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Tim Bale asks why the response to the Windsor Framework from Sunak’s opponents in the Conservative Party appears to be more muted than many were expecting – and Boris Johnson was probably hoping.

Quite why Rishi Sunak regards ‘trees, plants, and seed potatoes’ (which, he reminded those listening to his speech celebrating the Windsor Framework, ‘will again be available in Northern Ireland’s garden centres’) as ‘quintessentially British’, we may never know. But most commentators seem persuaded that he has at least managed to reform the Northern Ireland Protocol without sparking a new round of bitter Tory infighting at Westminster and beyond.

More than that, and to borrow a phrase he himself artfully employed in the speech, Sunak may have ‘taken back control’ of the Conservative Party from the assorted rogues and renegades who’ve been desperately trying to chip away at his authority ever since he took over as leader back in October.

While the Prime Minister seems to have decided, once again, against explicitly calling out the biggest rogue and renegade of them all, Boris Johnson, he has effectively called his bluff. After spending the last week or so, telling ‘friends’ that he has his doubts about the wisdom of Sunak’s long-trailed compromise with the European Union, the former PM didn’t even bother to show up to hear him brief the Commons on it.

Johnson had also been sharing his dark forebodings with both the DUP and – supposedly more dangerously – with the Brexit ultras of the ERG. He will undoubtedly be disappointed, then, that both groups, and particularly the latter, seem, if not to have exactly welcomed the Windsor deal, to have declined to dismiss it out of hand.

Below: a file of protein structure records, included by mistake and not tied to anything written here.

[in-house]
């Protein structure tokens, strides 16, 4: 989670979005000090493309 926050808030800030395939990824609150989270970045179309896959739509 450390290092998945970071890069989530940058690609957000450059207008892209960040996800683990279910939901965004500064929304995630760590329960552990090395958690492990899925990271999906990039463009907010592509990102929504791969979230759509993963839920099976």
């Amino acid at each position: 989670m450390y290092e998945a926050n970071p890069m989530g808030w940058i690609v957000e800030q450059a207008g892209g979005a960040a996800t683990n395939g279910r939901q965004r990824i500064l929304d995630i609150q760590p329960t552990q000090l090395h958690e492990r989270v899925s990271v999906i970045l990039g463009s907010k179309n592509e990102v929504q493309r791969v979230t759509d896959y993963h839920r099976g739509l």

Moreover, it looks more than possible that, once they’ve consulted their tame lawyers (and, just as importantly, got a sense of how the deal’s gone down with the grassroots and with their mates in the media), Mark Francois and co. may decide, like the much-softened former ‘hard man of Brexit’, Steve Baker, that they can live with it.

If they can, then Johnson will almost certainly pull back from calling on Sunak to ‘wave goodbye to Windsor’ in the same way as he called on Theresa May to ‘chuck Chequers’ – namely as a convenient means to snatch the crown from someone he regards as both an illegitimate usurper and as a politician without the chutzpah and the panache needed to turn round the Tories’ fortunes in time to win the next general election.

None of that means, of course, that Johnson will necessarily call it a day and give up on his ambition (or, as he sees it, his destiny) completely. But one thing you can say about him is that he knows when it’s best to reculer pour mieux sauter: witness his pulling out of the leadership last year and in 2016 after reluctantly deciding on both occasions that defeat was more likely than victory and that it was better to live to fight another day.